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Thread: New Afghan Law Legalizing Rape

  1. #1
    Te > Fi > Ni Array Shaula's Avatar
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    Nov 2008

    Default New Afghan Law Legalizing Rape | Outrage over Afghan law legalizing rape in marriage

    Outrage over Afghan law legalizing rape in marriage

    Updated Wed. Apr. 1 2009 5:54 PM ET

    A new Afghan law that dramatically inhibits the rights of women, including reportedly legalizing rape within marriage, has raised the ire of Canadian politicians from all parties, who are demanding that President Hamid Karzai clarify his position on the legislation.

    The new law, which conflicting reports say has either passed or is still under consideration, would apply to the country's Shia minority. It would reportedly make it illegal for a woman to refuse to have sex with her husband and forbid her from leaving home without her husband's permission.

    The law would also reportedly grant custody rights to fathers and grandfathers.

    During a heated debate in the House of Commons on Wednesday, NDP Leader Jack Layton expressed his disappointment in the law and asked the Conservative government how it plans to respond.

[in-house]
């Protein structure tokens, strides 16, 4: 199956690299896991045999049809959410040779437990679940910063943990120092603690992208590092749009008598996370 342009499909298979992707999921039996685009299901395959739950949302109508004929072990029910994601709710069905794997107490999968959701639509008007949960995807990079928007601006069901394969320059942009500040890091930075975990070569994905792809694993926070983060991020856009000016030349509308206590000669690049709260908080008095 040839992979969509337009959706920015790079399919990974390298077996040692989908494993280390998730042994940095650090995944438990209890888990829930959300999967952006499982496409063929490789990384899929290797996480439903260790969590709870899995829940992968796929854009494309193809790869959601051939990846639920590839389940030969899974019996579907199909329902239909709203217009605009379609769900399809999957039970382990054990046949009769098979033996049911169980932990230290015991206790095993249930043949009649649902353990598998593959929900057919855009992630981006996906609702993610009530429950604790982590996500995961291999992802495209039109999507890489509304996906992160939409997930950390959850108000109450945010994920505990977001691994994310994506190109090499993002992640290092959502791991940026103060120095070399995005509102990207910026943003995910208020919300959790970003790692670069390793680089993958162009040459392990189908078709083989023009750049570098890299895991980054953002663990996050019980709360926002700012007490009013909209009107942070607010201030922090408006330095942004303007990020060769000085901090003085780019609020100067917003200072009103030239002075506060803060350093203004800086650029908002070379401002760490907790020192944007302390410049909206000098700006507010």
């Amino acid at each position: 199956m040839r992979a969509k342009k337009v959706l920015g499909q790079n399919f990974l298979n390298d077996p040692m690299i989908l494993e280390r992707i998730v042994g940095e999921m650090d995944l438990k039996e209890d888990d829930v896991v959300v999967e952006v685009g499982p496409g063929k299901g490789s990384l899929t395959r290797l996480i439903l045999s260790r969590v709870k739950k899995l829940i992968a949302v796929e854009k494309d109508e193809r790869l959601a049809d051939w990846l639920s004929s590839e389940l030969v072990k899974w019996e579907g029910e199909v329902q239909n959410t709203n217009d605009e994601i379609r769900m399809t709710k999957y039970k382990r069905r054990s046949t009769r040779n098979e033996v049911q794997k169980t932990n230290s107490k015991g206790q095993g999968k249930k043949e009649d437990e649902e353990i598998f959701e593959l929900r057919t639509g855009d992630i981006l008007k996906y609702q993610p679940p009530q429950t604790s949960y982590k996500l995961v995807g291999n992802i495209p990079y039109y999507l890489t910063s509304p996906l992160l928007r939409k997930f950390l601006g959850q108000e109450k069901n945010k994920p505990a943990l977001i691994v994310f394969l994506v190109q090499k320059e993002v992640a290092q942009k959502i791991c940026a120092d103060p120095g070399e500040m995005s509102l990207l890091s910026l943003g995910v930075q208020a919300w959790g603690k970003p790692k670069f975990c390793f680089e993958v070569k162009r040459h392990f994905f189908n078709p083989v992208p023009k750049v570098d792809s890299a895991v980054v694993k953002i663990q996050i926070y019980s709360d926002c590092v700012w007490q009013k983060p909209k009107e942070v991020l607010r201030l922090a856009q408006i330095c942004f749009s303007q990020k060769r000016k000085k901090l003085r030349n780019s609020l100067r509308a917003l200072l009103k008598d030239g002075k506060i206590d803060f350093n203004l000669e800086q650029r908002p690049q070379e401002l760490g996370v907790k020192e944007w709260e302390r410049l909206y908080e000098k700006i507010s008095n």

"Can the government tell us today how it's going to express the disappointment of the Canadian people with regard to these laws that attack women?" Layton asked during question period.

    International Trade Minister Stockwell Day reiterated comments he made Tuesday about the law, saying the government has asked for an explanation from Karzai.

    "What is very clear, is that we are concerned with the provisions in this law as we see them," he said, "and we are calling unequivocally upon the government in Afghanistan to make sure they live up to their international treaty obligations for human rights, especially human rights for women."

    NDP defence critic Dawn Black said news of the legislation would be disheartening to the thousands of Canadian soldiers who have served in Afghanistan.

    "The government has said over and over again that the underpinning of this mission was to defend women's rights and to provide education for girls," Black said. "Mr. Speaker, after all the sacrifices, after all that Canadian families have put on the line, could this really end up being what we're fighting for in Afghanistan?"